• Administer monovalent HepB to all newborns prior to hospital discharge. • If mother is HBsAg-positive, administer HepB and 0.5 mL of hepatitis B immune globulin (HBIG) within 12 hours of birth. • If mother's HBsAg status is unknown, administer HepB within 12 hours of birth. Determine the HBsAg status as soon as possible and if HBsAg-positive, administer HBIG (no later than age 1 week). • If mother is HBsAg-negative, the birth dose can only be delayed with physician's order and mothers' negative HBsAg laboratory report documented in the infant's medical record.
Following the birth dose:

• The HepB series should be completed with either monovalent HepB or a combination vaccine containing HepB. The second dose should be administered at age 1–2 months. The final dose should be administered at age ≥24 weeks. Infants born to HBsAg-positive mothers should be tested for HBsAg and antibody to HBsAg after completion of 3 or more doses in a licensed HepB series, at age 9–18 months (generally at the next well-child visit).
4-month dose of HepB:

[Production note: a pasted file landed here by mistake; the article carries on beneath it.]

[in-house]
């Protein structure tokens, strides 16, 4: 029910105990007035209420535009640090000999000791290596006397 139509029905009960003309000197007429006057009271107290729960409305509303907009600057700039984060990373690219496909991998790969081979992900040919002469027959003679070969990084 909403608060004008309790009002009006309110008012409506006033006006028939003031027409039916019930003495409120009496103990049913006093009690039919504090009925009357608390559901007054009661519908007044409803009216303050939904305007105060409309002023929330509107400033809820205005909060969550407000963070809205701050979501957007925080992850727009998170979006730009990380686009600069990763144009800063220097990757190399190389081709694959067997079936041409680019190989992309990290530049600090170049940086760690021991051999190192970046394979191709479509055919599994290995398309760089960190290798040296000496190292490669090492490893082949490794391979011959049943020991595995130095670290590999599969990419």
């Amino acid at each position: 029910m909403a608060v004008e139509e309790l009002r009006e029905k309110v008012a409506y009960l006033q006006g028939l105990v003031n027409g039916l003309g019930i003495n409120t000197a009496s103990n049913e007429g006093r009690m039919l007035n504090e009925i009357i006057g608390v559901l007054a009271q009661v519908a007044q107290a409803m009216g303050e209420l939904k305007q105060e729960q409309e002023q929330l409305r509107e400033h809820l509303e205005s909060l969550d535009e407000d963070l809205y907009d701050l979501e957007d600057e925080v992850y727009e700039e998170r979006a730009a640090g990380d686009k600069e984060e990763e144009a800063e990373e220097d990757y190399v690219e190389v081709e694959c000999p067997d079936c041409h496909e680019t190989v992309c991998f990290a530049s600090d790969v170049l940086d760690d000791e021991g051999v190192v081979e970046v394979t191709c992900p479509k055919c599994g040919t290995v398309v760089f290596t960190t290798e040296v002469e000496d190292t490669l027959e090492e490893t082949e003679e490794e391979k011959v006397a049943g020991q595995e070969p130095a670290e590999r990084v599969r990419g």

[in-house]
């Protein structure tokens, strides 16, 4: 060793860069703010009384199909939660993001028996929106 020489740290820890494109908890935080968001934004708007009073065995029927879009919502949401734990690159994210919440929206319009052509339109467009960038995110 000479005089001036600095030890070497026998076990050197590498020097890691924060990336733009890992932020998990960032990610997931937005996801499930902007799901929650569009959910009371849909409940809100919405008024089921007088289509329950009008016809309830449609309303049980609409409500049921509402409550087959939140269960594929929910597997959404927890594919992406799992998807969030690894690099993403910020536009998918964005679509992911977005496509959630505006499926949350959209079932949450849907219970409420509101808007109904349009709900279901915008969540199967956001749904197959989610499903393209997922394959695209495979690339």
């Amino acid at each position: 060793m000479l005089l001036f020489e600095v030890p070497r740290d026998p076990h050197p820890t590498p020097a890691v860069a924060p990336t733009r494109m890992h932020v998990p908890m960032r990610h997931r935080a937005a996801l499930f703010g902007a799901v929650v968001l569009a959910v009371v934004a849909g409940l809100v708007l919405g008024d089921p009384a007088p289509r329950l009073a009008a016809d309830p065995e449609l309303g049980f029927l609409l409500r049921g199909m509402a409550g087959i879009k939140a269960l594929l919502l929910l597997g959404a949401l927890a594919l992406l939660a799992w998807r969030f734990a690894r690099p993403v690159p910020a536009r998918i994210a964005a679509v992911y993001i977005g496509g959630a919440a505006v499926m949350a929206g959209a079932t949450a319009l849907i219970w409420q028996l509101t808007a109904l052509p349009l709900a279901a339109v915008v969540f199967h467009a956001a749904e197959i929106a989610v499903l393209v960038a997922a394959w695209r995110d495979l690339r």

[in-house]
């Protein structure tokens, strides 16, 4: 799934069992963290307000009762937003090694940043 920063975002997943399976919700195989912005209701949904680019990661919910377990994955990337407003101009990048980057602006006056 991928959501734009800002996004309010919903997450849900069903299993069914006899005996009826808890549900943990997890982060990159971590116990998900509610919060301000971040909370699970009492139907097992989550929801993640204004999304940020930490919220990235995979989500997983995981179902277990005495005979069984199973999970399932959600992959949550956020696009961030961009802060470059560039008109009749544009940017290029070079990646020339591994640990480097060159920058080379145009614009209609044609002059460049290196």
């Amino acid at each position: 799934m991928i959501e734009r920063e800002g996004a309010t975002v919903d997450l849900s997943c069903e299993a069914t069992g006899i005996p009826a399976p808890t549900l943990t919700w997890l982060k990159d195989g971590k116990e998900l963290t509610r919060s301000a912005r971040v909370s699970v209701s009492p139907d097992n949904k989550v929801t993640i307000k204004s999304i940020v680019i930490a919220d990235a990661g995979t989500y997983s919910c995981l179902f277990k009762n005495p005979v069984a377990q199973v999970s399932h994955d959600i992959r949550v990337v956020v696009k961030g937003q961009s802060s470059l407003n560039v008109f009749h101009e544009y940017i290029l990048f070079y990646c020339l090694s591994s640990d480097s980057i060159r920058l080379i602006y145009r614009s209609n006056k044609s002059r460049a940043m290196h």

• It is permissible to administer 4 doses of HepB when combination vaccines are given after the birth dose. If monovalent HepB is used for doses after the birth dose, a dose at age 4 months is not needed. 2. Rotavirus vaccine (Rota). (Minimum age: 6 weeks) • Administer the first dose between 6 and 12 weeks of age. Do not start the series later than age 12 weeks. • Administer the final dose in the series by 32 weeks of age. Do not administer a dose later than age 32 weeks. • There are insufficient data on safety and efficacy outside of these age ranges. 3. Diphtheria and tetanus toxoids and acellular pertussis vaccine (DTaP). (Minimum age: 6 weeks) • The fourth dose of DTaP may be administered as early as age 12 months, provided 6 months have elapsed since the third dose. • Administer the final dose in the series at age 4–6 years. 4. Haemophilus influenzae type b conjugate vaccine (Hib). (Minimum age: 6 weeks) • If PRP-OMP (PedvaxHIB® or ComVax® [Merck]) is administered at ages 2 and 4 months, a dose at age 6 months is not required. • TriHiBit® (DTaP/Hib) combination products should not be used for primary immunization but can be used as boosters following any Hib vaccine in ≥12 months olds.